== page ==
"We were so close," shortstop Elvis Andrus said. "You're that close and you're not able to execute, for sure you get mad. But the only way to win is by creating opportunities. Sooner or later, you're going to get the key hit."
The Rangers are still waiting to get the key hit after getting a runner on base in eight of nine innings. They also had a runner in scoring position in six of nine innings, but scored only one run against Orioles starter Wei-Yin Chen and relievers Darren O'Day and Jim Johnson.
"We just couldn't get the hit with runners in scoring position," catcher A.J. Pierzynski said. "It was one of those nights where we got guys out there, but we couldn't get them in. That's frustrating, but those things happen."
The Rangers are 4-for-37 with runners in scoring position in their last six games. They were hitless in four of those games and 19 overall with runners in scoring position this season. They are 2-17 in those games.
"Whatever it is, we didn't get it done," Beltre said.
Chen ended up getting the win and has won two straight starts over the Rangers since coming off the disabled list. He is 3-0 with a 1.29 ERA in three career outings against them.
Derek Holland pitched just as good as Chen and still took the loss after allowing three runs on just six hits in eight innings. But he gave up a home run to Matt Wieters in the second and, after a leadoff walk, an RBI double to Nate McLouth in the third to fall behind, 2-0.
The Rangers picked up a run in the fourth, only after Beltre hit a deep fly ball that was headed for a home run before Markakis snatched it, clearly extended over the right-field wall.
Baker then singled and demonstrated some heads-up baserunning. Mitch Moreland, with the infield shifted severely toward the right side, drew a walk. Baker jogged to second on the fourth ball, then noticed Orioles third baseman Manny Machado late getting back to his normal position. Baker bolted for third and made it easily. He scored on Craig Gentry's sacrifice fly.
"Machado had his head down and wasn't getting back to third base with any urgency," Baker said. "As soon as I saw him put his head down, I just went and was able to get in there pretty easy."
But then things got frustrating for the Rangers. Holland retired the first two batters in the fifth before Machado reached base on an infield hit -- a grounder up the middle that second baseman Ian Kinsler scooped up behind the bag, but bounced a throw to first that Moreland couldn't handle.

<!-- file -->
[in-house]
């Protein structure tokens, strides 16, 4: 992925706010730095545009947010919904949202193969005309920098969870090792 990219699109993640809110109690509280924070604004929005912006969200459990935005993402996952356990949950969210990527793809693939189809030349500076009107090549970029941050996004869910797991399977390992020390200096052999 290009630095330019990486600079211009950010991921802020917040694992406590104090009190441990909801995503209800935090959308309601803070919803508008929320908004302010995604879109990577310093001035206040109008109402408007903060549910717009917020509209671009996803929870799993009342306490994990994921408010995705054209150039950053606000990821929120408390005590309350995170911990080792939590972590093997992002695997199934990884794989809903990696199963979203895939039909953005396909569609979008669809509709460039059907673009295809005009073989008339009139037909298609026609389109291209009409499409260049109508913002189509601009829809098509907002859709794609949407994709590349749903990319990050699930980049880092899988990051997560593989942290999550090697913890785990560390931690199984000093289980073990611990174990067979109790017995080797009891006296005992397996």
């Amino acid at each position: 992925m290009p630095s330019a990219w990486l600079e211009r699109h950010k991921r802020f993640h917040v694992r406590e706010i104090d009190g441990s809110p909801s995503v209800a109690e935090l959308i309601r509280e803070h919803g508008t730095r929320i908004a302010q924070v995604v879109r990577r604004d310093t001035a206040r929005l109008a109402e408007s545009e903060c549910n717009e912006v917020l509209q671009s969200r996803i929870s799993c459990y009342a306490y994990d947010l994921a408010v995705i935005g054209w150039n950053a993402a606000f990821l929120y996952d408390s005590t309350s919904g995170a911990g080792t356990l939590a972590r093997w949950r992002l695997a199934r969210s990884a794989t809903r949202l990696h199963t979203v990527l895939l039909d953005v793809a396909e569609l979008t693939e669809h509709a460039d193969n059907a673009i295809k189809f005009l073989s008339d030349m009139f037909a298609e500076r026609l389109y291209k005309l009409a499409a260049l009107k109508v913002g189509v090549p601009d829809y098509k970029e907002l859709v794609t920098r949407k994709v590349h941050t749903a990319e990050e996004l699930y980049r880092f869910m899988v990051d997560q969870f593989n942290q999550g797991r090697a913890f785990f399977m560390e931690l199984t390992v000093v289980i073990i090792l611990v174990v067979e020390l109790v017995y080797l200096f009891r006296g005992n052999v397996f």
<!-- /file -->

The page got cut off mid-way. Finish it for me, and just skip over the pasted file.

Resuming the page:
Markakis followed with a high pop to left-center. Gentry, starting in center, came in and missed a diving catch, and left fielder Jurickson Profar overran the ball while backing up. It got behind him and Machado came all the way around to score.
"I'm not really sure. [Profar] was playing a little farther over than I thought," Gentry said. "The ball was in between and I couldn't get there."
Said Profar, "(Gentry) dove and almost caught it, so I couldn't see the ball if he caught it or not."
Kinsler led off the fifth with a double and the Rangers couldn't get him home. Andrus moved him to third with a grounder to the right side. But Chen retired Pierzynski on a grounder back to the mound and Beltre on a grounder to third to end the inning.
In the sixth, Baker led off with a single. After Moreland struck out, Gentry doubled into right-center. Baker raced around third, but was held up at the last second by third-base coach Gary Pettis. Center fielder Adam Jones overthrew the cutoff man, but shortstop J.J. Hardy was right behind him. He corralled the throw, then caught Baker too far off third base and fired over for the out.
"I'm going pretty hard," Baker said. I'm running hard the whole way. I pick him up right before I hit the bag. I see him waving me, so I hit the bag and then he put the stop sign. I tried to get back the best I could, and they had me."
It was that kind of game for the Rangers on the first night of the second half.